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Engineers Without Borders Founder Urges Drexel Audience To Help Developing Communities

Bernard Amadei

March 17, 2014

It’s the responsibility of an engineer to help make the world a better place by improving the quality of life for developing communities, Bernard Amadei, PhD, told Drexel students, faculty and staff last week. His actions certainly back up that claim.

Amadei, a professor of civil engineering at the University of Colorado at Boulder, is the founder of Engineers Without Borders. He spoke to students, faculty and staff March 12 about how Engineers Without Borders was formed, the future of the organization and the societal impact of its efforts. Amadei’s presentation was hosted by the Institute for Energy and the Environment and Drexel’s student chapter of Engineers Without Borders.

A nonprofit humanitarian organization, Engineers Without Borders supports community-driven development programs around the globe, through partnerships that design and implement sustainable engineering projects.  Student chapters, such as the one on the Drexel campus, focus on enabling students to assist with these real-world challenges. The organization aims to solve world problems such as lack of clean water, lack of adequate sanitation, no access to low-cost essential medicines and more.

Amadei stressed to students the importance of “doing good” and an engineer’s responsibility to use his or her skills to help developing communities. He challenged the audience by defining the new generation of global engineers for the 21st century as change-makers, peacemakers, social entrepreneurs and facilitators of sustainable human development. Amadei also discussed the difficulties of engineering in developing countries and the collaboration required among different engineering fields, from mechanical to chemical.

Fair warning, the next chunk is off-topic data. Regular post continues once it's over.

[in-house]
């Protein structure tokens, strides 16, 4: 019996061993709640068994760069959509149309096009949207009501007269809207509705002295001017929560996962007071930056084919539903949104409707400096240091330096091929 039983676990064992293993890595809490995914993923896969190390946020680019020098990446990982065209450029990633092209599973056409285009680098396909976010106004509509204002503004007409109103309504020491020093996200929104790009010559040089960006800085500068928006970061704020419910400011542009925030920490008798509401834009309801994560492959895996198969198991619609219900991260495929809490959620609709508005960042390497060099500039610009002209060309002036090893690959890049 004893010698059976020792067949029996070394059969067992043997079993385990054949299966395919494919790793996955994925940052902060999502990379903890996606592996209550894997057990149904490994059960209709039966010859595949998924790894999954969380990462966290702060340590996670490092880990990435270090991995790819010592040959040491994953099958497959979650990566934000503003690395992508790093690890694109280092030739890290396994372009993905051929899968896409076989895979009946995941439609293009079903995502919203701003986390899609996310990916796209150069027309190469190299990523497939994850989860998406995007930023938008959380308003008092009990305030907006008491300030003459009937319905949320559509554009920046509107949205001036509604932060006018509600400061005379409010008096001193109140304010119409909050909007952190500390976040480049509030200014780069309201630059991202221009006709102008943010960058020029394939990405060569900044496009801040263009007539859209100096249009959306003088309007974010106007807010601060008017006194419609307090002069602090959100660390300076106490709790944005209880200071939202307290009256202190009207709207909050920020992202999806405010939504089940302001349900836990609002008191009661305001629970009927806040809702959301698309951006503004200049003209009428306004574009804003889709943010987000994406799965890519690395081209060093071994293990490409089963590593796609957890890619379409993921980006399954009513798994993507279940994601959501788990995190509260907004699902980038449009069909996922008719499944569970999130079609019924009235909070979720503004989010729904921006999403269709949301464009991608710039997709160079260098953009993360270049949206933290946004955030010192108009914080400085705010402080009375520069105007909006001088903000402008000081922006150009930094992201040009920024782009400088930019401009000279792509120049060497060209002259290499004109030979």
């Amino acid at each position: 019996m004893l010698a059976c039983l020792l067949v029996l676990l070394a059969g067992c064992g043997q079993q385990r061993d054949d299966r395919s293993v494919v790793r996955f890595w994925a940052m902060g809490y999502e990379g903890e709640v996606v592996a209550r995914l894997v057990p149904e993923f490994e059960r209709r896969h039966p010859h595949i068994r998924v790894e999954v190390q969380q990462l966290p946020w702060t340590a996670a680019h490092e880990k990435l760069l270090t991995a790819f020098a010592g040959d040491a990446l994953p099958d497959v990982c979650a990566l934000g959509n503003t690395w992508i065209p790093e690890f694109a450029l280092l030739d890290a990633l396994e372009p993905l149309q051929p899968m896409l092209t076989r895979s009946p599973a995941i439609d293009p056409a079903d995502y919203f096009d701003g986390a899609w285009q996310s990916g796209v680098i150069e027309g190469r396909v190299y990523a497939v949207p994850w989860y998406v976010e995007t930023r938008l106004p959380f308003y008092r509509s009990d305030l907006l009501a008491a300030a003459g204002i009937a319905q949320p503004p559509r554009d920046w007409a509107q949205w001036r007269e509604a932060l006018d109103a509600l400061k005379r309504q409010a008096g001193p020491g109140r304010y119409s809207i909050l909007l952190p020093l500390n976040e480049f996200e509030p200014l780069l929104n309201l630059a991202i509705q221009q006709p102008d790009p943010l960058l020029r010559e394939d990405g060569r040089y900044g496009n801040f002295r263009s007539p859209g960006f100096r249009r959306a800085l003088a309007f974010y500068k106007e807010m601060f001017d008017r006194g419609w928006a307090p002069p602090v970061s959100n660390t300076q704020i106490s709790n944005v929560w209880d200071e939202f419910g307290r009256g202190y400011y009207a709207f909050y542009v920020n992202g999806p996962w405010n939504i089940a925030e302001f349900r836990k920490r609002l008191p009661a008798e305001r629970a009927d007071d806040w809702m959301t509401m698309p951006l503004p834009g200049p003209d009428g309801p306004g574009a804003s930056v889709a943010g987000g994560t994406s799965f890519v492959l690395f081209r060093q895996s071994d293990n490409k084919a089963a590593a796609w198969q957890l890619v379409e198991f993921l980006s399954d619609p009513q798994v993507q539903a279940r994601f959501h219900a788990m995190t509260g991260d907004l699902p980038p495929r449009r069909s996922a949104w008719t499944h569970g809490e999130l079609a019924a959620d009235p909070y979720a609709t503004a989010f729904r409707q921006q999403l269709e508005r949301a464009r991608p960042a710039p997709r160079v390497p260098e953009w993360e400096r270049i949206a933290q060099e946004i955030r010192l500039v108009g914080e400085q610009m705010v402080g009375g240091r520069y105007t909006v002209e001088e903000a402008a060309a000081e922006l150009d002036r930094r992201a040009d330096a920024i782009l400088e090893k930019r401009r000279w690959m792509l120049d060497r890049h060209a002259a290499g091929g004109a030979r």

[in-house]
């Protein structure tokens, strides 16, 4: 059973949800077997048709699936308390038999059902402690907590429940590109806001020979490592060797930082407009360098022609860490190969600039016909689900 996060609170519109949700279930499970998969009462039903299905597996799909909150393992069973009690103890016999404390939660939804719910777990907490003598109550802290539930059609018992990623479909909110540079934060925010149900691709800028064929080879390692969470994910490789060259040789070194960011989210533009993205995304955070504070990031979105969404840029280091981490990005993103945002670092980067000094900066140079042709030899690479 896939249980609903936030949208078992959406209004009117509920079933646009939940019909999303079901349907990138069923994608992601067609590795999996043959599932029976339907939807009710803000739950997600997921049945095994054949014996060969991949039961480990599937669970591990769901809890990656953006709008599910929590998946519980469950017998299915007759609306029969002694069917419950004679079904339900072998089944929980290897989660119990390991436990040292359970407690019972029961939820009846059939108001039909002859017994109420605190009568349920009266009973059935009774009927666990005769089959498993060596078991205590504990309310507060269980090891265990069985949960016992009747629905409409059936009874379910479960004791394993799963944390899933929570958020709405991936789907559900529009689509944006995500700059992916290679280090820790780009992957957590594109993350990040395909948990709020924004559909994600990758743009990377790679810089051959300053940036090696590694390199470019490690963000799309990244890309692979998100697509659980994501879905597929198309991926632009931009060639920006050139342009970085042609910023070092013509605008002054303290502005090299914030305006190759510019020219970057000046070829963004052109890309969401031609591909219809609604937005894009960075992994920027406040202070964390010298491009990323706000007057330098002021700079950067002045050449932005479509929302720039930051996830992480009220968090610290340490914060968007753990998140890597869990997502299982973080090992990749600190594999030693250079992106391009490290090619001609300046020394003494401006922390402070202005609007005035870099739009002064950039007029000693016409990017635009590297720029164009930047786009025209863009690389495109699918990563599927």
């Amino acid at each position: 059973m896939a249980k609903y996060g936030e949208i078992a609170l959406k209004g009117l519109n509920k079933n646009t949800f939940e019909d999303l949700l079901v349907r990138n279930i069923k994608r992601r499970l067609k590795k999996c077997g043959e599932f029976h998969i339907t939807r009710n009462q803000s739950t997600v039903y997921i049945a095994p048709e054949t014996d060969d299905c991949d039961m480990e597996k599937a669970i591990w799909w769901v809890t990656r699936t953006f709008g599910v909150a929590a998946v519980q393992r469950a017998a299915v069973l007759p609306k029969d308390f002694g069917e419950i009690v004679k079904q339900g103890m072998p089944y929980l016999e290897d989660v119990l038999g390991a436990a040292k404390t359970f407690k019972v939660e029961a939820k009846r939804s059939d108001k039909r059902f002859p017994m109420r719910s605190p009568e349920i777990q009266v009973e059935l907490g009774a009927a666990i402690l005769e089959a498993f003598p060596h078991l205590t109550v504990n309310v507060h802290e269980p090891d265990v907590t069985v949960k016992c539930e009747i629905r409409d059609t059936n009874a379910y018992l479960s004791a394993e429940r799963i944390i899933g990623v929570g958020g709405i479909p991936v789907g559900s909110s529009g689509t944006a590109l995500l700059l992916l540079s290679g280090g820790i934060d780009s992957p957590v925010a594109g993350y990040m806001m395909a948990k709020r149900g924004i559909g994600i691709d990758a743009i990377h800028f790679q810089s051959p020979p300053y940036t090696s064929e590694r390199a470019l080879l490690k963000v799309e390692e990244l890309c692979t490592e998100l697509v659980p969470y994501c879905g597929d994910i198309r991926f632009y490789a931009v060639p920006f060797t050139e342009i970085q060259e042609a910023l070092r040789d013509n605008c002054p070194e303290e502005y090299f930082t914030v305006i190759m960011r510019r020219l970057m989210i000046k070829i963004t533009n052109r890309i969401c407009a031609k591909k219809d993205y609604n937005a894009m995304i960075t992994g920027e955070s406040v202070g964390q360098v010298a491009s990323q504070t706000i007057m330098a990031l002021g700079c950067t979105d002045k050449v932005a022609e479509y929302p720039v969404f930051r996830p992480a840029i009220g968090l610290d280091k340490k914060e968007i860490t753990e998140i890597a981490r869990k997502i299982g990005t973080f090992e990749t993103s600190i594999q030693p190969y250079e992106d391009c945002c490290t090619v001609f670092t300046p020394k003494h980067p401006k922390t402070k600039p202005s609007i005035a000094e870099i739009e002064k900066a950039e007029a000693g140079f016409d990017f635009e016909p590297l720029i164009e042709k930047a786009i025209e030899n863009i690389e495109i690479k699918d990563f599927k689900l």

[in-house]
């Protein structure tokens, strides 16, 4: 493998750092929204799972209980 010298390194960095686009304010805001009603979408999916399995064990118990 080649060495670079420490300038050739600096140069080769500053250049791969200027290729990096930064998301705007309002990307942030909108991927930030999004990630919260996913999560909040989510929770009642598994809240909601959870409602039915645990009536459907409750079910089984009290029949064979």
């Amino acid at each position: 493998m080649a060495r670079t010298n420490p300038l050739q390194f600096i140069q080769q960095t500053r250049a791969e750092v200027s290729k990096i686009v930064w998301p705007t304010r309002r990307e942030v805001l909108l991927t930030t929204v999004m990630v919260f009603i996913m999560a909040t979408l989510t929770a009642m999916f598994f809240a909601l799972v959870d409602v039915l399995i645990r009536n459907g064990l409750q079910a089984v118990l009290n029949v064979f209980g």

During his presentation, Amadei included a personal anecdote on how Engineers Without Borders was developed. It evolved from the desire to provide engineering students with an opportunity to gain education and experience as globally responsible engineers and professionals based on a problem that he witnessed personally in a poverty-stricken village. His journey sparked the idea for the organization and it grew from there, as Engineers Without Borders currently involves 14,000 members, 325 chapters and more than projects in 45 countries, with more than 200 projects completed.

Amadei was Drexel’s 2008 Engineering Leader of Year for his impact on the engineering world. His main research and teaching interests have initially been in rock mechanics and engineering geology. He obtained a master’s degree in civil engineering in 1979 from the University of Toronto and a PhD in civil engineering in 1982 from the University of California, Berkeley. Amadei’s current interests cover sustainability and international development. At the University of Colorado at Boulder, Amadei directs a program in engineering for developing communities. Amadei is also the founding president of Engineers Without Borders-USA (EWB-USA) and the co-founder of the Engineers Without Borders-International network. The mission of EWB-USA is to partner with disadvantaged communities to improve their quality of life through implementation of sustainable engineering projects.

More information about Drexel’s student chapter of Engineers Without Borders is available at its official website